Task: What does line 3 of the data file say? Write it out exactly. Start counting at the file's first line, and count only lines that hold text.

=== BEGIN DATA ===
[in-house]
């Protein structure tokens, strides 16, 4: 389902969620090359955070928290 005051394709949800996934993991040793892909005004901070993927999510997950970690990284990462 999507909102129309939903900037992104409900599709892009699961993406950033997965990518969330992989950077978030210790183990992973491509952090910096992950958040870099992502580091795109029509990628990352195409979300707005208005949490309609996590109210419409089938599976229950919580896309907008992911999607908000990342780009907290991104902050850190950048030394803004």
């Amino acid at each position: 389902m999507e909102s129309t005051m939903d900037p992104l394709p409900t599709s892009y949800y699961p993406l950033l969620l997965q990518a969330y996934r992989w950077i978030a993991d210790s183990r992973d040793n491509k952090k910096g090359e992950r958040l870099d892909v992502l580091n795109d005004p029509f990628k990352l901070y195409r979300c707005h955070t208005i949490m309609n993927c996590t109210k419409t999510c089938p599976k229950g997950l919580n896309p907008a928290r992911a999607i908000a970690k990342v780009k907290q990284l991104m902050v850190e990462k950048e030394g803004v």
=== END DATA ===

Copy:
């Amino acid at each position: 389902m999507e909102s129309t005051m939903d900037p992104l394709p409900t599709s892009y949800y699961p993406l950033l969620l997965q990518a969330y996934r992989w950077i978030a993991d210790s183990r992973d040793n491509k952090k910096g090359e992950r958040l870099d892909v992502l580091n795109d005004p029509f990628k990352l901070y195409r979300c707005h955070t208005i949490m309609n993927c996590t109210k419409t999510c089938p599976k229950g997950l919580n896309p907008a928290r992911a999607i908000a970690k990342v780009k907290q990284l991104m902050v850190e990462k950048e030394g803004v």